Suddenly the internet is teeming with sewing patterns, and everyone is hunting through their closets for an old cotton or poplin shirt that might be cut and sewn into face masks. The most common model is one that starts with a rectangle you fold in half then pleat and pleat again in small sections; two garter straps or pony tail holders are added for fastening around each ear. Another has a seam running down the middle. The fabric's cut so it forms a slight peak in front, reminiscent of plague doctors' bird-beak masks in the 1300s. Like death's acolytes they glided through streets infested with bubonic plague—aroma of ambergris or mint, lavender and herbs stuffed into the protrusion, for tempering the stench of rotting bodies piled in churchyards. Nose, mouth, and chin are covered; and the eyes? The eyes, not hard to read above the mask-edge as now, when we venture out to get medicine or food: the eyes, blurring with the hurt, the hope, the effort to hold the breath then just breathe.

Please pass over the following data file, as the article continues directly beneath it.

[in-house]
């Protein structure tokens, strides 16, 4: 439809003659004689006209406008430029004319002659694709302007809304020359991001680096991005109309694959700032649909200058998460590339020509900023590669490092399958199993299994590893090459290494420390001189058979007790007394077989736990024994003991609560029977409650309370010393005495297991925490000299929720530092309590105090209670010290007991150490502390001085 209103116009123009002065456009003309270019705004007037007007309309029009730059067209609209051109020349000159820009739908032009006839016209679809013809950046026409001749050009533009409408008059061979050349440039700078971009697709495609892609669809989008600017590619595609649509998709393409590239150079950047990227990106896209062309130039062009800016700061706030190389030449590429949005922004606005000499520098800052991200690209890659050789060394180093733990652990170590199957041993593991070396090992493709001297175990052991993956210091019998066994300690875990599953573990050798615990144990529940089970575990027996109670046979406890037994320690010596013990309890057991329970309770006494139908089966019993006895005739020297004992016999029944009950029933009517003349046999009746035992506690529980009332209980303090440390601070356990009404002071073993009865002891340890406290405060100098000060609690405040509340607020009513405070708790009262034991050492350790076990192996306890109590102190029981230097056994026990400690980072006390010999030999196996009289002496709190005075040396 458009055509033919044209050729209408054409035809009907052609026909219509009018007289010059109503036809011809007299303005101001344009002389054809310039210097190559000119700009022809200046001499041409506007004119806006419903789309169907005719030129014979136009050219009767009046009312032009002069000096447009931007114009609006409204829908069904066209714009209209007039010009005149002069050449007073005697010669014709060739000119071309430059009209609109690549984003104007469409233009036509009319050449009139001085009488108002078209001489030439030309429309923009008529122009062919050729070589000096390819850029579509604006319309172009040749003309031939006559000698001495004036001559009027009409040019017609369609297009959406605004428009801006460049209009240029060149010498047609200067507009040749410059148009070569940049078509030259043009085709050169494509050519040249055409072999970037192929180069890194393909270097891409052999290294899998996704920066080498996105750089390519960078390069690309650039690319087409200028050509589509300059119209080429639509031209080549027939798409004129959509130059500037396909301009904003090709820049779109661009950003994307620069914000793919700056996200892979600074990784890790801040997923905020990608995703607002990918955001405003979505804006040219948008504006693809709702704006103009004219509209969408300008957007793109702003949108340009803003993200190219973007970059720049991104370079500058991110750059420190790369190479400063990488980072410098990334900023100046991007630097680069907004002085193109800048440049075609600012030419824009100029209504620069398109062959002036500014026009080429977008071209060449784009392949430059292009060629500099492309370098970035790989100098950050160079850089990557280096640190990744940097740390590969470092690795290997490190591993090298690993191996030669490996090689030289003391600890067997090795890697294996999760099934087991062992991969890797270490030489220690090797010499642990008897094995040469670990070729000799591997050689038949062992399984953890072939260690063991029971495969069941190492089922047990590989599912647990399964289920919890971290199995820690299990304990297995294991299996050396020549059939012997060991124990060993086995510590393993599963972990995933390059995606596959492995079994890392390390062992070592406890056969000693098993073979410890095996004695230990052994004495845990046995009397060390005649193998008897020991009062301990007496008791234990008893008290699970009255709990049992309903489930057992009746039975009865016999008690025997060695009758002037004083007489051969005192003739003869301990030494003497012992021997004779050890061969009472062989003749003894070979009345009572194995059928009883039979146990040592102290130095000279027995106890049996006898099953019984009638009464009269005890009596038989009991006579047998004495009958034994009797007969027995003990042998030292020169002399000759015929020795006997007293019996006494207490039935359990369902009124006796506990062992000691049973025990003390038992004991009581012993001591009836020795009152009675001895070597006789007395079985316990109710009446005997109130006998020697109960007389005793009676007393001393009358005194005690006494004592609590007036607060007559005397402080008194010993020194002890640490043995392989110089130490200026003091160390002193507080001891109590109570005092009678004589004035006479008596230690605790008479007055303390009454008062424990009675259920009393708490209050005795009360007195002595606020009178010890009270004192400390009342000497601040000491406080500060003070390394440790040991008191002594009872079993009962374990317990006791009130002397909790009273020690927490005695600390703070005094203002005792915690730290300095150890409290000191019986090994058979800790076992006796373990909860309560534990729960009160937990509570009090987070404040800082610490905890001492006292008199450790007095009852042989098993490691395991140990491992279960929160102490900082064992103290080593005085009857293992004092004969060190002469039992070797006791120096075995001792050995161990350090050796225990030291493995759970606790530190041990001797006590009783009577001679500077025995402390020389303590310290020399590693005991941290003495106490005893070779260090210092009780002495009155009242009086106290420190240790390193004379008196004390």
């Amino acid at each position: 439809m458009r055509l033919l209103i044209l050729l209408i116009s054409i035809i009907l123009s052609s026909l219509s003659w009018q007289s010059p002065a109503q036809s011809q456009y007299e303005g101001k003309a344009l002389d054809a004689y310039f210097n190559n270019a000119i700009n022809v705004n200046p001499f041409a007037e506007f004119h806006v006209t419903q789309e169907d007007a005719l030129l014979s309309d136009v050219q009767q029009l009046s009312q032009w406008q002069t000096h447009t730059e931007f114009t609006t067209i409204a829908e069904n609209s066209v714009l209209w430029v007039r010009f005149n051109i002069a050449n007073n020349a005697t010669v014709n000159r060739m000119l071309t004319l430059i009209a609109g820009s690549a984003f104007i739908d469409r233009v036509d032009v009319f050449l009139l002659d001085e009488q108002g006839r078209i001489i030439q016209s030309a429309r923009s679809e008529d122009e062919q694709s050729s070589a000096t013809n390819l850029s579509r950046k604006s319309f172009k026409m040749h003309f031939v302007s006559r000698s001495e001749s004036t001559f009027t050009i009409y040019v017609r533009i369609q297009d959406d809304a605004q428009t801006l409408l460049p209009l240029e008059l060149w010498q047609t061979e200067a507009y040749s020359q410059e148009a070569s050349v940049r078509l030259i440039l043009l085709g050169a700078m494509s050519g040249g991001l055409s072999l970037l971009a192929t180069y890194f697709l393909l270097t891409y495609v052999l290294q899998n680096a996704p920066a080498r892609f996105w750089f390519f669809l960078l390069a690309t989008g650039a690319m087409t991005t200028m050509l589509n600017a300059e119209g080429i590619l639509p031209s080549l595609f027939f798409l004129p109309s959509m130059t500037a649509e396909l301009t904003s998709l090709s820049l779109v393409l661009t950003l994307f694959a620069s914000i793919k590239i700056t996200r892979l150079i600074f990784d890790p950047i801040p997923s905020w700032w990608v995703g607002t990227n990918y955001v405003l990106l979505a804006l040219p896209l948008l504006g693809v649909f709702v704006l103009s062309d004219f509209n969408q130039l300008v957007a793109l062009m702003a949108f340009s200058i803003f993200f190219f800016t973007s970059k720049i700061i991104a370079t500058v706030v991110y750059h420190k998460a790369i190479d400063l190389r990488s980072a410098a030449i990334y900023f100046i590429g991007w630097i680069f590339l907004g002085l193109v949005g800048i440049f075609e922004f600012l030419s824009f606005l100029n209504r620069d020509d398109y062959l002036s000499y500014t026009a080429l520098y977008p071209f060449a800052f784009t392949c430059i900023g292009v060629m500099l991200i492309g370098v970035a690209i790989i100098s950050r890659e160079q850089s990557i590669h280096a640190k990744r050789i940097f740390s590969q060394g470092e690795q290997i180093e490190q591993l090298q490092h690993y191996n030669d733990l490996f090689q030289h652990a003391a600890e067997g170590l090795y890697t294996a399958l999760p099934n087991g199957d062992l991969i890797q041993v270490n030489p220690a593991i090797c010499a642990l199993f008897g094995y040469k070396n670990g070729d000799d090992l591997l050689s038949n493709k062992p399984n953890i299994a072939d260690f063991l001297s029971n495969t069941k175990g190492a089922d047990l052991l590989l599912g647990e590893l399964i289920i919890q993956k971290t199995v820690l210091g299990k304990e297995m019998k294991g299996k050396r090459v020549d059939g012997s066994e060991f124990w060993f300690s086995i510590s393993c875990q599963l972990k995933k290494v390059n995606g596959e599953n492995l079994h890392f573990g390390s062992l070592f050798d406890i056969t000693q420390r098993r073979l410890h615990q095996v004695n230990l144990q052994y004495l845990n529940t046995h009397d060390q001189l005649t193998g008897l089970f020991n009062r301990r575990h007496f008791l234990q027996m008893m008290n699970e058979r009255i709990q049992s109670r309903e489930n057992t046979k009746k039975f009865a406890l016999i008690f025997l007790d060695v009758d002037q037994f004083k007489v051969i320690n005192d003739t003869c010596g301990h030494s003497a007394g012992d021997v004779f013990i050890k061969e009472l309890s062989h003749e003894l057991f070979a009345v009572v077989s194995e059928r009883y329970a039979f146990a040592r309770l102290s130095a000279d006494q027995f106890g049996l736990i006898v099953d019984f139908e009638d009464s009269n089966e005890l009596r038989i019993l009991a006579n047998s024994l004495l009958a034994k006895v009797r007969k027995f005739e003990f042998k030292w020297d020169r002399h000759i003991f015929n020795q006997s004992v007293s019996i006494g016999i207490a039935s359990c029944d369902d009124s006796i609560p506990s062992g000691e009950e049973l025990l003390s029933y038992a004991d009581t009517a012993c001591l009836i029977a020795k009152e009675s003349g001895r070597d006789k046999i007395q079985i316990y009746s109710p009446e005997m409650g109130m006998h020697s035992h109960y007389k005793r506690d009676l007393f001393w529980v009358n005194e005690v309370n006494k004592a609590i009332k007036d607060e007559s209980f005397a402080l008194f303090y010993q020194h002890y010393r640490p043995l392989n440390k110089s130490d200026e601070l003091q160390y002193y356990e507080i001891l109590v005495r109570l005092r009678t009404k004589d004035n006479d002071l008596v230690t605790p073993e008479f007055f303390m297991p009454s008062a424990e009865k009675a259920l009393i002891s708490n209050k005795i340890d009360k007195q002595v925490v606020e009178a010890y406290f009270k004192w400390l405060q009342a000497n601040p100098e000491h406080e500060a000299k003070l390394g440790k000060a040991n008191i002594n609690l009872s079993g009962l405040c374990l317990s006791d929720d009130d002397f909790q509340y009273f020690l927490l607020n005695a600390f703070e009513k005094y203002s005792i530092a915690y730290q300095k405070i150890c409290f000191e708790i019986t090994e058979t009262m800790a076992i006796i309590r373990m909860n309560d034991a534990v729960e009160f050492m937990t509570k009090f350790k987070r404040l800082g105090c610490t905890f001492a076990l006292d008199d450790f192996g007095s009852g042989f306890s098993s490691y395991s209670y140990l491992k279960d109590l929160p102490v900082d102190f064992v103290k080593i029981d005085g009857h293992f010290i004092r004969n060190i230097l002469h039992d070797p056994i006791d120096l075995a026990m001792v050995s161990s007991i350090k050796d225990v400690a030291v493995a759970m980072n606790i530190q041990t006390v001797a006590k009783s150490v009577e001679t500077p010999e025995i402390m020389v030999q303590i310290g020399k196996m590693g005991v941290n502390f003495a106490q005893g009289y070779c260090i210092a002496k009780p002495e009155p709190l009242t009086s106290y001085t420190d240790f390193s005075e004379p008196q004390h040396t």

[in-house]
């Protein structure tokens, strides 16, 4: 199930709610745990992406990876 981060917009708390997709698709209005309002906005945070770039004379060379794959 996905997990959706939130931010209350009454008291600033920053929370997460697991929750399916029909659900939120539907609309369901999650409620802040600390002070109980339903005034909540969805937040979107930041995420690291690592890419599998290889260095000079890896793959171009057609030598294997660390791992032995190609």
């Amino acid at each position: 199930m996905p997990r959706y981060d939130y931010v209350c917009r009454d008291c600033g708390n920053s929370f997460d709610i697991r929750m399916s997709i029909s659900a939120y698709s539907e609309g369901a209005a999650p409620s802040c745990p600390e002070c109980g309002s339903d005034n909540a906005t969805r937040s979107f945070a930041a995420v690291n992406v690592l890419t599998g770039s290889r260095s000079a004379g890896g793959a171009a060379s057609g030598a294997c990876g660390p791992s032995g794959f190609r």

Poet Luisa A. Igloria (Poetry Foundation web page, author webpage ) is Co-Winner of the 2019 Crab Orchard Open Competition in Poetry for her manuscript Maps for Migrants and Ghosts, forthcoming from Southern Illinois University Press in fall 2020. She is the winner of the 2015 Resurgence Prize (UK), the world’s first major award for ecopoetry, selected by former UK poet laureate Sir Andrew Motion, Alice Oswald, and Jo Shapcott. She is the author of What is Left of Wings, I Ask (2018 Center for the Book Arts Letterpress Chapbook Prize, selected by former US Poet Laureate Natasha Trethewey); Bright as Mirrors Left in the Grass (Kudzu House Press eChapbook selection for Spring 2015), Ode to the Heart Smaller than a Pencil Eraser (Utah State University Press, 2014 May Swenson Prize), Night Willow (Phoenicia Publishing, 2014), The Saints of Streets (University of Santo Tomas Publishing House, 2013), Juan Luna’s Revolver (2009 Ernest Sandeen Prize, University of Notre Dame Press), and nine other books. She is a member of the core faculty of the MFA Creative Writing Program at Old Dominion University which she directed from 2009-2015. In 2018, she was the inaugural Glasgow Distinguished Writer in Residence at Washington and Lee University. When she isn’t writing, reading, or teaching, she cooks with her family, knits, hand-binds books, and listens to tango music.